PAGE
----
With fentanyl, Logan had no chance

Youth are unprepared for the widespread proliferation of deadly fentanyl

By Erin Rachwal

Valentine’s Day is normally filled with roses and candy, happiness and memories of celebrating the ones we love. I had always been a mom to make a big deal of holidays and birthdays and just as I was staring at my son’s Valentine’s gift bag, our phone rang. At 8:37 pm, on February 14, 2021, our world changed forever. Notified of some sort of emergency, we drove down to his college campus. Our sweet Logan, 19 years old, was found dead and lying in his dorm bed. He had been there since early that morning. Logan took a pill and died from a fentanyl poisoning.

In the fall of 2020, he began college at the University of Wisconsin Milwaukee. We were hopeful of a new beginning. Logan came home on weekends for dinners, laundry, visits, etc. He also communicated with us daily via calls or texts but because of Covid exposures, visits were limited. The day before Valentine’s Day we received what would now be Logan’s last text message to us on our group chat. “Hi Mom and Dad, Happy Saturday! I am at work and just wanted to say I love you!” We both replied that we loved him too. Unbeknownst to us, this was our last message to him. The next morning, he was gone. He had most likely been laying in his dorm for almost 12 hours. Later we learned that he had been upset and was on facetime with his girlfriend for five hours. He took a pill, and minutes later, began snoring and fell asleep. His girlfriend did not know that snoring was the beginning of a fentanyl poisoning so she hung up the phone. For us, Valentine’s Day changed forever.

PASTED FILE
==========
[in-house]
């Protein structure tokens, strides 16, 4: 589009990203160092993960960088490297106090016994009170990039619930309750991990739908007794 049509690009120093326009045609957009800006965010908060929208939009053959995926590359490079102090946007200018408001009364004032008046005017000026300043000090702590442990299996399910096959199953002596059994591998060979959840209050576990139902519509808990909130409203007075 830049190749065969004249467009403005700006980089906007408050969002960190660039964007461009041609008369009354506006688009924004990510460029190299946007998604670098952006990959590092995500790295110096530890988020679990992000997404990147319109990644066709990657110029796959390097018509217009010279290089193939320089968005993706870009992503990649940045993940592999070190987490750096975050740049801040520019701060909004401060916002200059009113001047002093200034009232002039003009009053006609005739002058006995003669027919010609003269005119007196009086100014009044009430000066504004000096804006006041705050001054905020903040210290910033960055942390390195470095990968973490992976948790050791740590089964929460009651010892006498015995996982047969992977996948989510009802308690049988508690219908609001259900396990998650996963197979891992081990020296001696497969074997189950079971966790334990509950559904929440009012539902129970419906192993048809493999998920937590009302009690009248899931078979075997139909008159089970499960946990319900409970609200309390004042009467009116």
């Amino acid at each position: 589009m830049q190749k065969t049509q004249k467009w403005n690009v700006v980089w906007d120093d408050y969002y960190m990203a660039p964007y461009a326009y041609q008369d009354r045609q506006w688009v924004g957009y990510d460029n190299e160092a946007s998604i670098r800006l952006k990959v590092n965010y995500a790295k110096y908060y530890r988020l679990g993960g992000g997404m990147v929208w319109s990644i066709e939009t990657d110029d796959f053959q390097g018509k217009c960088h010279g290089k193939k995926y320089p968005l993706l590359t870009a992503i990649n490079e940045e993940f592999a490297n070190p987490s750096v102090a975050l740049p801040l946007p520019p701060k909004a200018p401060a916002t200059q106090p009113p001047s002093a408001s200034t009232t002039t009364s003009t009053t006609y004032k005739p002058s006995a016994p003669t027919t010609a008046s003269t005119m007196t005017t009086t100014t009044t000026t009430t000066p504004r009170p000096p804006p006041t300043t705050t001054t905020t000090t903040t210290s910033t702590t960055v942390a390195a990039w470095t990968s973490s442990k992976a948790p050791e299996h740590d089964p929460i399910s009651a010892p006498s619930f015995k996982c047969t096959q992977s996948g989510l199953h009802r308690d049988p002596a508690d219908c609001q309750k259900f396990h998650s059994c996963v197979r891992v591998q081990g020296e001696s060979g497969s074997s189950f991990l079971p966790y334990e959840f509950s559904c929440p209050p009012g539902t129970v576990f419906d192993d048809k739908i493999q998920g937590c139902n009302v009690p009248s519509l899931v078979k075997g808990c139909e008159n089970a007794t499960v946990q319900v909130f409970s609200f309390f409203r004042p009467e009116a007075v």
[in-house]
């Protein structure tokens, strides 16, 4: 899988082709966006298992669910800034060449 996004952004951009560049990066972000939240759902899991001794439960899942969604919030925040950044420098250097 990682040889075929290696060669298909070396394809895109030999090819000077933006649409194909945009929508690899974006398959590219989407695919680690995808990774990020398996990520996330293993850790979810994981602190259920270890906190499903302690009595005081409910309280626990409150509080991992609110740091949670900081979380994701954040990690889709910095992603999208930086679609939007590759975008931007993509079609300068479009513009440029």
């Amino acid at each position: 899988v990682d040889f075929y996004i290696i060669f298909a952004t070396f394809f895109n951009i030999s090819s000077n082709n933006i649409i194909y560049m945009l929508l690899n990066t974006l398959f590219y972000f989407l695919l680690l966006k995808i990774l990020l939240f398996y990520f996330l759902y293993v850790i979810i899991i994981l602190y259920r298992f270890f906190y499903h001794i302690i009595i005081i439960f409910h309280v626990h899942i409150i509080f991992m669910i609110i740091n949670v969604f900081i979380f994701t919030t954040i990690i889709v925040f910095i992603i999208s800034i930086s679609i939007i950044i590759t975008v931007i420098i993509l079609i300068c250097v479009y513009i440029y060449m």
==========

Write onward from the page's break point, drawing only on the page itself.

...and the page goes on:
There is such a stigma in our world with kids who die from substances, but these drugs do not discriminate. Fentanyl has changed the game and kids are unknowingly being poisoned. Our children are being lured by dealers through social media to take something to feel better. ONE TIME can kill. ONE TIME did kill. If they survive, ONE TIME can give a child an addiction that they never intended to have.

The Problem

The continuing rise in overdose deaths is driven largely by fentanyl, a particularly lethal synthetic opioid. Preliminary data shows that more than half of all overdose deaths in 2021 involved synthetic opioids. Nearly 90% of opioid overdose deaths involve fentanyl.

Due to its potency and low cost, fentanyl is increasingly being found in other substances, including counterfeit pills and stimulants. People using these substances often do not know they contain opioids or fentanyl. These individuals are at particularly increased risk for overdose because they may not have any tolerance to opioids or be prepared to reverse an overdose with naloxone. Youth in particular are increasingly accessing these substances online, and many do not know the risks of fentanyl, the signs of an overdose, or what to do in case of an overdose.

The Solution

Increased education about the proliferation of fentanyl and its risks is needed, particularly for youth. Better understanding the widespread presence of fentanyl and its associated risks can help save lives by preventing youth and others from using substances and by helping individuals that still choose to use substances do so safely by testing substances for the presence of fentanyl before use, not using alone, having naloxone on hand, etc.

Take Action

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Consolidated Appropriations Act, 2023 promotes fentanyl education

Send a letter to your members of Congress thanking them for passing the Consolidated Appropriations Act, 2023, which includes provisions to promote fentanyl awareness. This includes requiring a public education campaign to raise awareness of synthetic opioids, information for health care providers on synthetic opioids, and a training guide and webinar for first responders and others at risk for exposure to synthetic opioids.